Difficult interview questions can trip up the brightest of candidates. Recruiters don’t ask you these questions to throw you off your game, but to get a deeper sense of who you are and whether you’re a good fit for the company.
But to be forewarned is to be forearmed, which is why we have compiled a list of the trickiest interview questions for you and some advice on how to anticipate them. With some advanced preparation, you'll be able to nail the interview and demonstrate the experience that makes you the ideal candidate to be the company's next new employee.
How to answer these difficult interview questions
1. Tell me something about yourself
This is probably the most asked question during an interview and usually crops up first. It might seem really simple, but because it’s such an open-ended question, it still brings the best candidates to their knees. There are so many ways to answer this question, which is why it is a good idea to think about the reasoning behind it.
Hiring managers usually ask this question as a way to break the ice and to get a little more insight in your personality and determine whether you are a good fit for the company. The best way to approach this question is in a low-key manner, in order to develop a more personal relationship with your interviewer. It is a great idea to start off with your personal hobbies and then building up to a quick rundown of your education, work history, recent career experience and future goals.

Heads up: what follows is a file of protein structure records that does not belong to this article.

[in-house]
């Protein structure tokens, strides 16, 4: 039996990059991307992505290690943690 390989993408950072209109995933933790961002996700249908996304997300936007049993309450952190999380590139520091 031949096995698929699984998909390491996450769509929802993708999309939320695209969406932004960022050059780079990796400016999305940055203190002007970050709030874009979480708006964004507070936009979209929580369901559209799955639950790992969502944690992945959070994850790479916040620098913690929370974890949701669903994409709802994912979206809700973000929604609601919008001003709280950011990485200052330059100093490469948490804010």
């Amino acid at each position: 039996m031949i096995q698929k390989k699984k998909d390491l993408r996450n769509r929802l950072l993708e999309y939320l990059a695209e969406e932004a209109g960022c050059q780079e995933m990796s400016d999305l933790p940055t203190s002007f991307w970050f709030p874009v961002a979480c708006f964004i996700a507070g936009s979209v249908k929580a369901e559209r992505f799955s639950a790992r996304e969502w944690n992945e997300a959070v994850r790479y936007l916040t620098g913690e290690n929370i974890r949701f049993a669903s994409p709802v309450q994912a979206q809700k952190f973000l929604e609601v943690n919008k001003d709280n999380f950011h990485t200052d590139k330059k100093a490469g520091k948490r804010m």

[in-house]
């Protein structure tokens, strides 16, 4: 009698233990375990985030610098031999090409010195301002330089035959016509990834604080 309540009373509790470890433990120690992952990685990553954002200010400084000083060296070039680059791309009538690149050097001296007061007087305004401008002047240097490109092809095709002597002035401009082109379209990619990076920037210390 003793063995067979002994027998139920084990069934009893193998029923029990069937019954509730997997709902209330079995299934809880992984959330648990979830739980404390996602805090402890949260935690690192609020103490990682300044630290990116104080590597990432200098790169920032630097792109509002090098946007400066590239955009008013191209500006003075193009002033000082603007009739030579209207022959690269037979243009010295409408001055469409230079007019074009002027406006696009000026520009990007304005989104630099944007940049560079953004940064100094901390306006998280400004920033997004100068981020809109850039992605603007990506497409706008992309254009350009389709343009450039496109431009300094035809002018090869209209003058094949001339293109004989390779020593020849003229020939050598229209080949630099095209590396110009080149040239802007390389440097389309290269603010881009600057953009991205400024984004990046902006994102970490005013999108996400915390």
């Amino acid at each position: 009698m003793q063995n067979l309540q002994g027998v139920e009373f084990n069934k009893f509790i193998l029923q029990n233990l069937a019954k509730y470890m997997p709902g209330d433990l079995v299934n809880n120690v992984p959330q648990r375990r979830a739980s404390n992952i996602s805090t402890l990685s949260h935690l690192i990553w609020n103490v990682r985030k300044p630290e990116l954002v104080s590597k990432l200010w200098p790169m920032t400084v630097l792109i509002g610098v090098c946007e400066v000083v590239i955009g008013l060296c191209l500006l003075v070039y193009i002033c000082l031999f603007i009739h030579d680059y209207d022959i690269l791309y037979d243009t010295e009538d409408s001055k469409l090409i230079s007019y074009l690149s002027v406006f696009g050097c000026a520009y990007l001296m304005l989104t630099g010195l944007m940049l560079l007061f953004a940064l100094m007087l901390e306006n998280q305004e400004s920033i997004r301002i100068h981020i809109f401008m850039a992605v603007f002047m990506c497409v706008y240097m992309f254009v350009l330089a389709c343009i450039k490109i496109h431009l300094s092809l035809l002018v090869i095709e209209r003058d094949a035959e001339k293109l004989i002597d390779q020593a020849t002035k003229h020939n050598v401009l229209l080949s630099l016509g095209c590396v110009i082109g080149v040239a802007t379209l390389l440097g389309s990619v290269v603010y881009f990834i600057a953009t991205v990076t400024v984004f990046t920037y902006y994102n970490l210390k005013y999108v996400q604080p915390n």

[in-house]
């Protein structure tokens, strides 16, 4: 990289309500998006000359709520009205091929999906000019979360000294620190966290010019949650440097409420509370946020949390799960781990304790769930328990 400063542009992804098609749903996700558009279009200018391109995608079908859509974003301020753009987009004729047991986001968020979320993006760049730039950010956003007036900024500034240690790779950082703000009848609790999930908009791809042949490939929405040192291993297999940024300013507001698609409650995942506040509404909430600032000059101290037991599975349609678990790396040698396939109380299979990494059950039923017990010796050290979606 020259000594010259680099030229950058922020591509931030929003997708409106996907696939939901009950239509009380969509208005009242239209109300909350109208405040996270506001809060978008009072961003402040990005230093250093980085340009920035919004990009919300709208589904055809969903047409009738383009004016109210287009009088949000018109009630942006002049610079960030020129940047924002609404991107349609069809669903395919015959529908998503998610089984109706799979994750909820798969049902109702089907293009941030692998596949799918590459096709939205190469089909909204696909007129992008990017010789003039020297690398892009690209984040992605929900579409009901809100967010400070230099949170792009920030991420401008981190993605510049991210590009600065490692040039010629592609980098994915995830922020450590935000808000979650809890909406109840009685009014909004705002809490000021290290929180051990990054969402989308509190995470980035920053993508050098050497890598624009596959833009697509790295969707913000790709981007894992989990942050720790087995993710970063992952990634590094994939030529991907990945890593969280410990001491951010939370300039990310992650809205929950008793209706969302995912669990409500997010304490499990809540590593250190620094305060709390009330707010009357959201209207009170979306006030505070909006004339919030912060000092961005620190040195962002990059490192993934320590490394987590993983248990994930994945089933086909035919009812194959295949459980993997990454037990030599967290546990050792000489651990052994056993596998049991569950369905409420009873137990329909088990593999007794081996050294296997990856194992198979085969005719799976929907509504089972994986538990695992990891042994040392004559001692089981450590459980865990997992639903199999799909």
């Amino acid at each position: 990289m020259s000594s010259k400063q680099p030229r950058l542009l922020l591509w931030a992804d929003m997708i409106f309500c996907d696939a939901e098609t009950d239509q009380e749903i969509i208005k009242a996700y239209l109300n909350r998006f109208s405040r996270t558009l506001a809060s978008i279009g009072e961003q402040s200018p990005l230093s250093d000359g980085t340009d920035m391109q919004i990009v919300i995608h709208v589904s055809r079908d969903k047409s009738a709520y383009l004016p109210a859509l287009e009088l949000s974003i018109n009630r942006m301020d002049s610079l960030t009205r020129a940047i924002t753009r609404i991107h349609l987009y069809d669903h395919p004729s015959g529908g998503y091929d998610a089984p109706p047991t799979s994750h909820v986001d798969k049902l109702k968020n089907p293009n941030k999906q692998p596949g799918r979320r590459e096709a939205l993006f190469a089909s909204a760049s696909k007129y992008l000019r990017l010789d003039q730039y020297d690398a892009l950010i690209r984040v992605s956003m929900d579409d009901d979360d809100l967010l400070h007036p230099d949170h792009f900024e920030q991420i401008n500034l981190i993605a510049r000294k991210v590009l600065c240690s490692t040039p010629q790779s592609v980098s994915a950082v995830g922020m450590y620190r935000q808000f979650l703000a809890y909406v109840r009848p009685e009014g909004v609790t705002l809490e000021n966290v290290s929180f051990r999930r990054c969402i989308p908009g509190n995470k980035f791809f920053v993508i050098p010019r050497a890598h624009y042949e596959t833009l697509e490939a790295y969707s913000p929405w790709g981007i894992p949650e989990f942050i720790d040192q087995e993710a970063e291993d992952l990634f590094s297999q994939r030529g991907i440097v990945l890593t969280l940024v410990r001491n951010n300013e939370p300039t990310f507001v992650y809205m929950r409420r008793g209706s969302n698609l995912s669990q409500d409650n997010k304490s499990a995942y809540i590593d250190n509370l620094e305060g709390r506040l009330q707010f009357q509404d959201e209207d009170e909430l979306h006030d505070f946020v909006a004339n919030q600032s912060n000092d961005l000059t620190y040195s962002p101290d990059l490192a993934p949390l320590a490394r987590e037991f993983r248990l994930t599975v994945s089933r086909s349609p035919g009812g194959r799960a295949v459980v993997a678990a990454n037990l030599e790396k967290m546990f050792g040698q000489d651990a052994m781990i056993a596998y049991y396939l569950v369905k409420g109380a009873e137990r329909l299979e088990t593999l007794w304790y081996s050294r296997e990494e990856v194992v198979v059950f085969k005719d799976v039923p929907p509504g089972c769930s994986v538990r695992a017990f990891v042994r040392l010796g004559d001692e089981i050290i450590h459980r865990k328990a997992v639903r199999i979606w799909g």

My name is ABC and I have a great passion for music and design. I recently graduated from DEF and during my education, I worked 2 years at XYZ. Here, I have developed the basic tools needed in my profession and I would love to continue working in this job. I would love to use my skills in a fashion industry, as I believe it’s the fastest growing industry with a lot of opportunities.
2. Tell me about the worst manager you have ever had
This question seeks to understand your expectations regarding employers and what communication styles you work well with. However, no hiring manager is interested in hearing you bad-mouth your ex bosses.
The challenge is here to remain as professional as possible, even though the interviewer will probably ask you to be more specific. You could possibly do this by mentioning which communication style didn’t work as good for you and why. In order to remain positive, you can add that in the end, you have worked well together, but that is was different than with other managers you have had in the past.
In my past job, my boss had a very different communication style than I am used working with. Although we worked well together and achieved all our goals, it wasn’t the same as other managers I have had.
3. How do you cope with repetition?